On Friday, National leader, Judith Collins and Finance Spokesman, Paul Goldsmith has announced National’s bold fiscal plan.  

National’s bold tax policy is a stark contrast to Labour’s very conservative tax policy.  Labour’s policy seemed to be aimed at not offending middle New Zealand voters, whereas National seem to have set their sights on wooing middle New Zealand voters. 

Friday’s announcement covers an entire economic plan, but we are going to focus on the tax changes here.

Tax Cuts

The cornerstone of the Friday’s announcement is the promise of temporary tax cuts for individuals.  These cuts will put around $3,000 back in the average income earner’s pockets.  The tax cuts would be through a temporary adjustment to thresholds.  

The table below shows the current and proposed thresholds:

Current thresholdNational’s temporary thresholdTax rate
Up to $14,000Up to $20,00010.5%
Over $14,000 and up to $48,000Over $20,000 up to $64,00017.5%
Over $48,000 and up to $70,000Over $64,000 up to $70,00030%
Remaining income over $70,000Remaining over $90,00033%

The temporary tax threshold changes would last 16-months from 1 December 2020.  The cuts are estimated to cost $4.7b, which will be funded out of Covid fund.  

National says that New Zealanders should choose how to spend their money, not the Government and that putting money back in earner’s pockets will help stimulate the economy.  This policy is certainly a policy aimed squarely at enticing swing voters in the middle back to National.

Beyond the temporary changes, National promises to inflation index the tax thresholds moving forward.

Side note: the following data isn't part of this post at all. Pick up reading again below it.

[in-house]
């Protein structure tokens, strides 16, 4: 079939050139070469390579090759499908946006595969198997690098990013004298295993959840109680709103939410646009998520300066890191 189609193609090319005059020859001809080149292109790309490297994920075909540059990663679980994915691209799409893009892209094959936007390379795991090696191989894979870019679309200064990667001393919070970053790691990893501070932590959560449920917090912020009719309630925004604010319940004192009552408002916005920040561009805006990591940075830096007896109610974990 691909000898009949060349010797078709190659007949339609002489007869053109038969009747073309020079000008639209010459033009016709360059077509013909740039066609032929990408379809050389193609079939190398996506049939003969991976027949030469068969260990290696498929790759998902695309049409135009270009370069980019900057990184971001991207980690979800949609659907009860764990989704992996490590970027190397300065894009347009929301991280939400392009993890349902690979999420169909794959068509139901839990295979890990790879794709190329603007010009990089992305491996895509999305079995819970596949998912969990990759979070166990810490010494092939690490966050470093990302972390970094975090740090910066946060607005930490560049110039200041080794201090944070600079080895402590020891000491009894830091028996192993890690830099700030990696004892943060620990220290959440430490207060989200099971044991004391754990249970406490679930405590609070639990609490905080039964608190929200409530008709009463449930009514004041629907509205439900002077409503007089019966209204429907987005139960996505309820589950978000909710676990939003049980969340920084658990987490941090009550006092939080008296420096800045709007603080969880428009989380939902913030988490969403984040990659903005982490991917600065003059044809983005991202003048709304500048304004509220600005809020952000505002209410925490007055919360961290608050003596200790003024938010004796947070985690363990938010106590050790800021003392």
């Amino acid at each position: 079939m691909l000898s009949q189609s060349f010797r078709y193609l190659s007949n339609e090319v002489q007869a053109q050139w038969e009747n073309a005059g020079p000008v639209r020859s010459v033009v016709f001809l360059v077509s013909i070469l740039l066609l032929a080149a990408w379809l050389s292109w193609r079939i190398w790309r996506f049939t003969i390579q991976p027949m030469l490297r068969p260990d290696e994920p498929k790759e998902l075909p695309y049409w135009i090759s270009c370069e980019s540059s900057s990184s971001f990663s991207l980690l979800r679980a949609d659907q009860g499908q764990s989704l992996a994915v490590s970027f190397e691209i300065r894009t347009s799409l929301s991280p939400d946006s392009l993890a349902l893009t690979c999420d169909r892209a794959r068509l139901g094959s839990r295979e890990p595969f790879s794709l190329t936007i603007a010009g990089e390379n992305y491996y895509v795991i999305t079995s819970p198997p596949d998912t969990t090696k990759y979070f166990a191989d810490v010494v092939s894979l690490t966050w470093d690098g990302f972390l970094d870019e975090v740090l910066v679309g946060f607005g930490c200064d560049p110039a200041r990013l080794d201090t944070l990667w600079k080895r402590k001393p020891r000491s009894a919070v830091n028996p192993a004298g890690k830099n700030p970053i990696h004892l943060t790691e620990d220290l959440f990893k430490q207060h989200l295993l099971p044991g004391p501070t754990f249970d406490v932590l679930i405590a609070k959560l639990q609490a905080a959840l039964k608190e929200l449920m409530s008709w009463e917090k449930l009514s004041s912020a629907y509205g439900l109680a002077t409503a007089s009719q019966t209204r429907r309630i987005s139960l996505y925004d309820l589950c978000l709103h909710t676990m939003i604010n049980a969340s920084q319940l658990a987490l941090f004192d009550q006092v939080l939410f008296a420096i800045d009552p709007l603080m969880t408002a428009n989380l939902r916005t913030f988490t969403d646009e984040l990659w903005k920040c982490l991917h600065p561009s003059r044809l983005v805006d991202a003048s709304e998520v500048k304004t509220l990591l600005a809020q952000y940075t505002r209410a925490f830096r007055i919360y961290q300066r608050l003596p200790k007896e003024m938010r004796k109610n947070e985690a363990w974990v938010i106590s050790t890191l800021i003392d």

Other proposed tax changes

National promises to increase the small asset write-off threshold from $5,000 to $150,000 and double depreciation rates for new asset purchases over $150,000.  These policies are designed to stimulate business spending and encourage businesses to invest.

National also promises to make the following tax changes for small businesses:

  • Allow a business to write of a depreciable asset once its written down value falls below $3,000.
  • Increase the provisional tax threshold from $5,000 to $25,000.
  • Raise the GST registration threshold from $60,000 to $75,000.
  • Shift the second provisional tax payment date for March balance dates to 28 February.
  • Review IRD use of money interest rates to make them more “appropriate” [presumably more in line with market rates]
  • Change the loss continuity rules to be a “same business test [aligning NZ with Australia and other countries – note that Inland Revenue have been looking into this for the past year]

These small business changes are aimed at reducing compliance costs for SMEs.  The changes are under the umbrella of a small business policy, but there is no guidance on what constitutes a small business for these purposes in the policy.

Finally, from 2023/24, National proposes to reduce the “bright line” test back to 2 years and repeal loss ring-fencing for residential land. 

Our take

Tax policy is generally a battleground in New Zealand elections, and it is normally an area where National outperforms Labour.  Under the long shadow of Covid-19, it seemed tax would be a non-event in this election.  However, a month out from the election, that has changed, and things have finally become interesting.  

Labour’s tax policy announcement (or lack thereof) a week or so aga was politically astute in the sense that they increased taxes far less than anticipated.  National’s bold plan is equally astute as they have come up with a bold strategy that also exceeds expectations.  There is no doubt that National has offered up a very different alternative to a Labour-led Government. 

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